Knowing what you want accomplished may seem clear in your head, but if you try to explain it to someone else and are met with a blank expression, you know there is a problem. If this has been your experience, then you may want to focus on honing your communication skills. Being able to clearly and succinctly describe what you want done is extremely important. If you can’t relate your vision to your team, you won’t all be working towards the same goal.
Training new members and creating a productive work environment all depend on healthy lines of communication. Whether that stems from an open door policy to your office, or making it a point to talk to your staff on a daily basis, making yourself available to discuss interoffice issues is vital. Your team will learn to trust and depend on you, and will be less hesitant to work harder.
Sense of Humor
If your website crashes, you lose that major client, or your funding dries up, guiding your team through the process without panicking is as challenging as it is important. Morale is linked to productivity, and it’s your job as the team leader to instill a positive energy. That’s where your sense of humor will finally pay off. Encourage your team to laugh at the mistakes instead of crying. If you are constantly learning to find the humor in the struggles, your work environment will become a happy and healthy space, where your employees look forward to working in, rather than dreading it. Make it a point to crack jokes with your team and encourage personal discussions of weekend plans and trips. It’s these short breaks from the task at hand that help keep productivity levels high and morale even higher.
PADSTOW, UNITED KINGDOM – APRIL 21: A small d…
At Onevest, we place a huge emphasis on humor and a light atmosphere. Our office is dog friendly, and we really believe it is the small, light hearted moments in the day that help keep our work creative and fresh. One tradition that we like to do and brings the team closer is we plan a fun prank on all new employees, on their first day. It breaks the ice and immediately creates that sense of familiarity.
There may be days where the future of your brand is worrisome and things aren’t going according to plan. This is true with any business, large or small, and the most important thing is not to panic. Part of your job as a leader is to put out fires and maintain the team morale. Keep up your confidence level, and assure everyone that setbacks are natural and the important thing is to focus on the larger goal. As the leader, by staying calm and confident, you will help keep the team feeling the same. Remember, your team will take cues from you, so if you exude a level of calm damage control, your team will pick up on that feeling. The key objective is to keep everyone working and moving ahead.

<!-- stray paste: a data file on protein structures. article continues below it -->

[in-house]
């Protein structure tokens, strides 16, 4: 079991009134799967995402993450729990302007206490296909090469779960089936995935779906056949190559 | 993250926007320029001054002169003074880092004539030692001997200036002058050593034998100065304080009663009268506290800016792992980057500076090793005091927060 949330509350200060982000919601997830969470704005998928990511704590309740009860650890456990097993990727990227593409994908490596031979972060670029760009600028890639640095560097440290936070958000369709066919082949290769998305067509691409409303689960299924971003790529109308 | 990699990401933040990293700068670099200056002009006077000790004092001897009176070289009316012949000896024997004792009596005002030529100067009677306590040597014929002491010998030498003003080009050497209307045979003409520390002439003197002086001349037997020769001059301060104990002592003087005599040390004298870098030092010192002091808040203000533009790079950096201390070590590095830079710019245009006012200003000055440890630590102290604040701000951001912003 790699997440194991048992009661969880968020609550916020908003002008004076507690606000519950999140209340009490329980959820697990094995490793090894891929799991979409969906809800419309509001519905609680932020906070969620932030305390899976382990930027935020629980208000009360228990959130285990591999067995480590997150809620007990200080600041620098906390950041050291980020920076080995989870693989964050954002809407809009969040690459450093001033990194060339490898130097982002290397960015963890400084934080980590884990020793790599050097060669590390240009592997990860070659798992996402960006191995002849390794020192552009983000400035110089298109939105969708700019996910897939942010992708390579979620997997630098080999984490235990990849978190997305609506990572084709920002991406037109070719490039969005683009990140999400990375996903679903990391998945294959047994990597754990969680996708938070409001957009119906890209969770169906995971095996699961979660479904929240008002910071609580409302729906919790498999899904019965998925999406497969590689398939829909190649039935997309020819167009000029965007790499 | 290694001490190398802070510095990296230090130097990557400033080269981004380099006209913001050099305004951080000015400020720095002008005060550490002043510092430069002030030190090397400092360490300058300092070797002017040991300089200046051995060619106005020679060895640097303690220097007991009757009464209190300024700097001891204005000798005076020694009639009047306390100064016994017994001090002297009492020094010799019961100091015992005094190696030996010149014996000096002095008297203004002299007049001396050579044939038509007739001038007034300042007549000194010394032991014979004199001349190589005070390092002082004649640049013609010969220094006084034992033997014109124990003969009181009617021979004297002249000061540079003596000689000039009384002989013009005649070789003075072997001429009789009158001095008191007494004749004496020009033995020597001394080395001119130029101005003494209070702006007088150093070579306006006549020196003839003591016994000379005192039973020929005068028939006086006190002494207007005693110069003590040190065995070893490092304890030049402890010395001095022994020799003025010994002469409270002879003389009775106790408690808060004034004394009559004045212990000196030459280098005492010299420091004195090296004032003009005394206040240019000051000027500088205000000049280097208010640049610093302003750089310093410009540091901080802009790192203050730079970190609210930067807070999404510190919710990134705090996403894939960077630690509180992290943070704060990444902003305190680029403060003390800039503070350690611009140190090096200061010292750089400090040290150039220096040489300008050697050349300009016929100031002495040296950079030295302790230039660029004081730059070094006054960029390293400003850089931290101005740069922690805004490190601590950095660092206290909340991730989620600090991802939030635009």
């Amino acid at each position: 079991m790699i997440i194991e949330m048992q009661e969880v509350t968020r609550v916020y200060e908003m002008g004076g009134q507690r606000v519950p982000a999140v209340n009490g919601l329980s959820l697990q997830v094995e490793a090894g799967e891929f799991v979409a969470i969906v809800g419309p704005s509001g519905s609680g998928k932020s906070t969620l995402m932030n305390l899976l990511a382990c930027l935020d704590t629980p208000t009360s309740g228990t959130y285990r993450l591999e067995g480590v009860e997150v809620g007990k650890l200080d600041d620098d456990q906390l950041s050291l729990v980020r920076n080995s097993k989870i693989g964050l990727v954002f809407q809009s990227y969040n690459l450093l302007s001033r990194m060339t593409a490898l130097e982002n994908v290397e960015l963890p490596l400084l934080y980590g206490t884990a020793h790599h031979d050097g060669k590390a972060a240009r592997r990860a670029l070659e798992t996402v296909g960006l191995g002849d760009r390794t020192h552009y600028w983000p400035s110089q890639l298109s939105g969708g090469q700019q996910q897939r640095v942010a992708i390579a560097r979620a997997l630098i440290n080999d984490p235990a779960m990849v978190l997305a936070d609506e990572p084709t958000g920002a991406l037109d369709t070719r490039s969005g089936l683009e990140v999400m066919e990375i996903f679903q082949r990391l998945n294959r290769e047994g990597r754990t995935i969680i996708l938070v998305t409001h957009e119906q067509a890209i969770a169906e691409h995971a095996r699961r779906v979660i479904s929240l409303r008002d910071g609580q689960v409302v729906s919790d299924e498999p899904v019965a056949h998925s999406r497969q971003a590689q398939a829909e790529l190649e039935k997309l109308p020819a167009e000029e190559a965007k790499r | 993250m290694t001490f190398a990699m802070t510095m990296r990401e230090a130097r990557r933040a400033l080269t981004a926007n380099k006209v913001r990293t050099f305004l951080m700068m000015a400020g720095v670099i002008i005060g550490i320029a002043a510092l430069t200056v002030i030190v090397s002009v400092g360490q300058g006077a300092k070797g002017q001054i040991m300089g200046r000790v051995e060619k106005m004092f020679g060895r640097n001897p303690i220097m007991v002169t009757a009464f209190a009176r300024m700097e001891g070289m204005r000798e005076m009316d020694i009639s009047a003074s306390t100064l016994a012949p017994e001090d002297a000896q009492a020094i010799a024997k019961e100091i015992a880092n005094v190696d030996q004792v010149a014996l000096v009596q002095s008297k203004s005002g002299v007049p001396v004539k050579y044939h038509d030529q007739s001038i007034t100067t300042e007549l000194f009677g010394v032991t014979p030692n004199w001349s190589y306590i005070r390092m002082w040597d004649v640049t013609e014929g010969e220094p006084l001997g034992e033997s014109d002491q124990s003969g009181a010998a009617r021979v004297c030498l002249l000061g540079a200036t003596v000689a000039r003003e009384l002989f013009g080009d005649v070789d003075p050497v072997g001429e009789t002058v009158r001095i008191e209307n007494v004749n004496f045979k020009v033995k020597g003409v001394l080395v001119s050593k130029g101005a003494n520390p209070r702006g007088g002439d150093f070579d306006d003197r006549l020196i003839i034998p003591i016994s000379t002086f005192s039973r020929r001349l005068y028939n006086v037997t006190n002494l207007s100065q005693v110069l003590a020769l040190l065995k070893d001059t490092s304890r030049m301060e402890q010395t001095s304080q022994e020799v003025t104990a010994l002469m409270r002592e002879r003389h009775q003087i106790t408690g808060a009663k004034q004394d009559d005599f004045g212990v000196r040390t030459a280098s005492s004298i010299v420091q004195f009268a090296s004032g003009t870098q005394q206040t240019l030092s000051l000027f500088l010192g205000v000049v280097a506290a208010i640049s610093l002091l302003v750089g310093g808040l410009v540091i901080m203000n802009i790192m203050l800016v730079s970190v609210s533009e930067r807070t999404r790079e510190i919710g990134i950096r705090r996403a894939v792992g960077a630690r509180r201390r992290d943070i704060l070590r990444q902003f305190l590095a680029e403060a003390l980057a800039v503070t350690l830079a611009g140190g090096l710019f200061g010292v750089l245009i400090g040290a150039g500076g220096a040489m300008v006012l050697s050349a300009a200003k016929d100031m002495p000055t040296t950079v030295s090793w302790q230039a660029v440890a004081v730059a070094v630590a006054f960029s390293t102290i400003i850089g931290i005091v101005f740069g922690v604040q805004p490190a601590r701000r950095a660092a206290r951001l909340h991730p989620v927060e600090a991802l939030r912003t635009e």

If you expect your team to work hard and produce quality content, you’re going to need to lead by example. There is no greater motivation than seeing the boss down in the trenches working alongside everyone else, showing that hard work is being done on every level. By proving your commitment to the brand and your role, you will not only earn the respect of your team, but will also instill that same hardworking energy among your staff. It’s important to show your commitment not only to the work at hand, but also to your promises. If you pledged to host a holiday party, or uphold summer Fridays, keep your word. You want to create a reputation for not just working hard, but also be known as a fair leader. Once you have gained the respect of your team, they are more likely to deliver the peak amount of quality work possible.
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You want to keep your team motivated towards the continued success of the company, and keep the energy levels up. Whether that means providing snacks, coffee, relationship advice, or even just an occasional beer in the office, remember that everyone on your team is a person. Keep the office mood a fine balance between productivity and playfulness.
English: Think positive
If your team is feeling happy and upbeat, chances are they won’t mind staying that extra hour to finish a report, or devoting their best work to the brand.
Some decisions will not always be so clear-cut. You may be forced at times to deviate from your set course and make an on the fly decision. This is where your creativity will prove to be vital. It is during these critical situations that your team will look to you for guidance and you may be forced to make a quick decision. As a leader, its important to learn to think outside the box and to choose which of two bad choices is the best option. Don’t immediately choose the first or easiest possibility; sometimes its best to give these issues some thought, and even turn to your team for guidance. By utilizing all possible options before making a rash decision, you can typically reach the end conclusion you were aiming for.
When leading a team through uncharted waters, there is no roadmap on what to do. Everything is uncertain, and the higher the risk, the higher the pressure. That is where your natural intuition has to kick in. Guiding your team through the process of your day-to-day tasks can be honed down to a science. But when something unexpected occurs, or you are thrown into a new scenario, your team will look to you for guidance. Drawing on past experience is a good reflex, as is reaching out to your mentors for support. Eventually though, the tough decisions will be up to you to decide and you will need to depend on your gut instinct for answers. Learning to trust yourself is as important as your team learning to trust you.
Ability to Inspire